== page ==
Back in 2009 when my “woodworking as a hobby” life was just getting started I became interested in veneering and marquetry. Problem was I knew nothing about marquetry so I used a set of router bushings made for inlaying and adapted a style of marquetry cutting with them. One of my early projects was a couple of doors for a new desk to fit a little nook in my home office.
The text accompanying the project post says ” I will improve” so I guess the time has come to upgrade those doors. This may become a remodel of the whole desk but for now I’m going to get at the doors. They will be done from the same photograph as the originals but now I’m tracing with inkscape and cutting with my chevalet so I’d better make some noticeable improvement. I will be cutting in classic or piece by piece style, making four copies of which two will make the new doors. I’ve been doing the tracing an hour or two here and there for a while but just got around to the actual cutting today. Sit back and relax this one may take a while.
Here are some photos of about four hours of cutting today. I’m still experimenting with colors and may change my mind if I don’t like what I see. That’s one of the nice things about classic style. If you don’t like the color of one element you can just cut it again out of a different veneer. As all pieces are cut independently, none of the rest of the motif is affected.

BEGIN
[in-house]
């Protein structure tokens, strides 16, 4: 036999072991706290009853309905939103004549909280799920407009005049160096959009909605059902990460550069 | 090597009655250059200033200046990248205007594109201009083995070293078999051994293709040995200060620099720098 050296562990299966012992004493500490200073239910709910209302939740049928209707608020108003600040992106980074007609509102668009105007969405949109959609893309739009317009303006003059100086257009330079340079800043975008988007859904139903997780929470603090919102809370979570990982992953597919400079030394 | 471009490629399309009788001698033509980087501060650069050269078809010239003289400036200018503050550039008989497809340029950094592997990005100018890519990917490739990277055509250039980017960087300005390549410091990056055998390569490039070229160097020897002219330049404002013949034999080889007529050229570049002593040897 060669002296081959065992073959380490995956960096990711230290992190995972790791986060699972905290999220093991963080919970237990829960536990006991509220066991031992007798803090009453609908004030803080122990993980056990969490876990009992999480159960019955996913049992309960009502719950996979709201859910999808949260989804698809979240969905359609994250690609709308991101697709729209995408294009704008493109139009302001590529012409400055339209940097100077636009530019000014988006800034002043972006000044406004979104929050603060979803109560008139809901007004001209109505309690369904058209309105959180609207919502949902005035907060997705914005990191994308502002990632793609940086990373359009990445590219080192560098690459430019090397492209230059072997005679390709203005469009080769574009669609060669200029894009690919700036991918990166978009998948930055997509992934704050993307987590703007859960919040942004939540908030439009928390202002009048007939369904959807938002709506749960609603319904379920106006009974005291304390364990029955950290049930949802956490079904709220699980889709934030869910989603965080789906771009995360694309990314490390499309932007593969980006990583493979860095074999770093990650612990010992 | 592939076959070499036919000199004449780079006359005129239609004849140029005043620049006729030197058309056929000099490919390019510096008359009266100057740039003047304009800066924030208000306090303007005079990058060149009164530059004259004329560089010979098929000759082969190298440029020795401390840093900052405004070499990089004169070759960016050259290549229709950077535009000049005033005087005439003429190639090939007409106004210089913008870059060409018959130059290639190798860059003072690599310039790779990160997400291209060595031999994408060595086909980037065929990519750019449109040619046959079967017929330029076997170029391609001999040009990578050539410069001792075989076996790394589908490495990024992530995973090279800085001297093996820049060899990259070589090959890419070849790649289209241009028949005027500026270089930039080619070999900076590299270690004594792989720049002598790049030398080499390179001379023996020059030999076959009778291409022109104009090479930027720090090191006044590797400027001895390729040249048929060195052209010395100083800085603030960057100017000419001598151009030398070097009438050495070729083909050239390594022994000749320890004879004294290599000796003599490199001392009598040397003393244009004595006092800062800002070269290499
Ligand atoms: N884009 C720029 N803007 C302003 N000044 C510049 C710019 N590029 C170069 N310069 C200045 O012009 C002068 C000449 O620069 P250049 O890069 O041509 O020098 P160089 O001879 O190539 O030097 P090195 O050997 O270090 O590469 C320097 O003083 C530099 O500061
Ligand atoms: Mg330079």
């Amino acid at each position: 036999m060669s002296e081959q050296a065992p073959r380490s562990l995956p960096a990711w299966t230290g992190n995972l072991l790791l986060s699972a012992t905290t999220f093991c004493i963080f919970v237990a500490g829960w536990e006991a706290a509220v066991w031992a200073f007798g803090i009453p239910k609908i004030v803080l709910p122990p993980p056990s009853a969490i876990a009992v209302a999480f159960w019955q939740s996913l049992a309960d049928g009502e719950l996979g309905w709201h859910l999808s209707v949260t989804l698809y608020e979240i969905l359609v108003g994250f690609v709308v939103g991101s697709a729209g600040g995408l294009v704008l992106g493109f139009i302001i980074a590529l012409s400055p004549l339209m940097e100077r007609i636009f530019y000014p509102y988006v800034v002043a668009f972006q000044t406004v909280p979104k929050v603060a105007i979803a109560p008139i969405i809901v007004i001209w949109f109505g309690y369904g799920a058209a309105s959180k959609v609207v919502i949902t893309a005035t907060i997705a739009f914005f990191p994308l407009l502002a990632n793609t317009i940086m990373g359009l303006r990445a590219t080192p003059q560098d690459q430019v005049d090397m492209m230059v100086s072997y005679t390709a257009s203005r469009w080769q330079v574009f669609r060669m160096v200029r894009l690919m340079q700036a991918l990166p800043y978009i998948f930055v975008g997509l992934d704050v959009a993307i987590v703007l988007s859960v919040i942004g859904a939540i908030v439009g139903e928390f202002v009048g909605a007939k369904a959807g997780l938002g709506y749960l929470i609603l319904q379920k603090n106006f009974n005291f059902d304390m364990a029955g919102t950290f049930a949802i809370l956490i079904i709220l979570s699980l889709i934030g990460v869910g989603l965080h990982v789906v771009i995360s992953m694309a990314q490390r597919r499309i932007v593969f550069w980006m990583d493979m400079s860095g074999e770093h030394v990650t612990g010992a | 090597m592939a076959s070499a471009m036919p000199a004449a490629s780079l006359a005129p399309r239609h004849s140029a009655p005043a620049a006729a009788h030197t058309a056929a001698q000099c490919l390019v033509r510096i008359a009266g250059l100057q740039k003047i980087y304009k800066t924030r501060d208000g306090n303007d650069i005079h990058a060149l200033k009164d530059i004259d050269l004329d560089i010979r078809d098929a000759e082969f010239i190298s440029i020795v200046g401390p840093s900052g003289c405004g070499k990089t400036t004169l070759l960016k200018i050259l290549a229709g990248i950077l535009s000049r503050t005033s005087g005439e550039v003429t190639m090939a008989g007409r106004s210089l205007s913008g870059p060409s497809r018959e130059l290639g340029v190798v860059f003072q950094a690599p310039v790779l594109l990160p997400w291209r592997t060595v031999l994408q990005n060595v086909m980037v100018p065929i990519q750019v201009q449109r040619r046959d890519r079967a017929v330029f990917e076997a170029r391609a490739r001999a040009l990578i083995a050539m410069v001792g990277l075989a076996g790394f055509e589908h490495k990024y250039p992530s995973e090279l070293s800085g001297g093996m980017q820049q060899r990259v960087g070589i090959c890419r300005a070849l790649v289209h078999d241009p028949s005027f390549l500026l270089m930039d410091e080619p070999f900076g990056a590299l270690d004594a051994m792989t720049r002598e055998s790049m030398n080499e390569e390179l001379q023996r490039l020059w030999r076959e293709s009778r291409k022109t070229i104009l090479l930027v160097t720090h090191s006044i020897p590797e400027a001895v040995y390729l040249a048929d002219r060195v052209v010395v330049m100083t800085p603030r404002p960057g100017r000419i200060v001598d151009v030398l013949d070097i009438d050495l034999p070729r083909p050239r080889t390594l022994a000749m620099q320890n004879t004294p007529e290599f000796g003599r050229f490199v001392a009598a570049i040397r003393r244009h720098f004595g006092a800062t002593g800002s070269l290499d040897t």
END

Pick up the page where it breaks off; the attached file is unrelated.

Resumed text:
This one shows the first few pieces cut from some “previously enjoyed” packets I found in the drawer. They are holly, poplar and amaranth (purpleheart). The pattern is on a standard 8 1/2 X 11 page for size reference.
Some of the cut pieces in the tray. Although this will be a larger piece than most I’ve done recently, the pieces are still very small.
These are a coupleof new packets, bloodwood and maple. You can see where I have cut pieces from several copies of the pattern and pasted some to the face of each packet.
This is how far I got today. I used amaranth for the shaded front of the cabin and bloodwood for the sides …. not sure it works. Also will have to re-cut the cabin sides anyway to orient the grain better but generally I’m not unhappy with the fits and most of the tiny parts are proving do-able.
Here’s one more photo. These letters may not appear perfect but they will look good in the context of the completed picture. They are, after all, quite small.
I’m enjoying this. I haven’t done one of these for a while so I am up for it. ..... Question is … are you??
Thanks for dropping in and please ask questions, comment and don’t be afraid to critique.
-- Paul M ..............If God wanted us to have fiberglas boats he would have given us fibrerglas trees. http://thecanadianschooloffrenchmarquetry.com/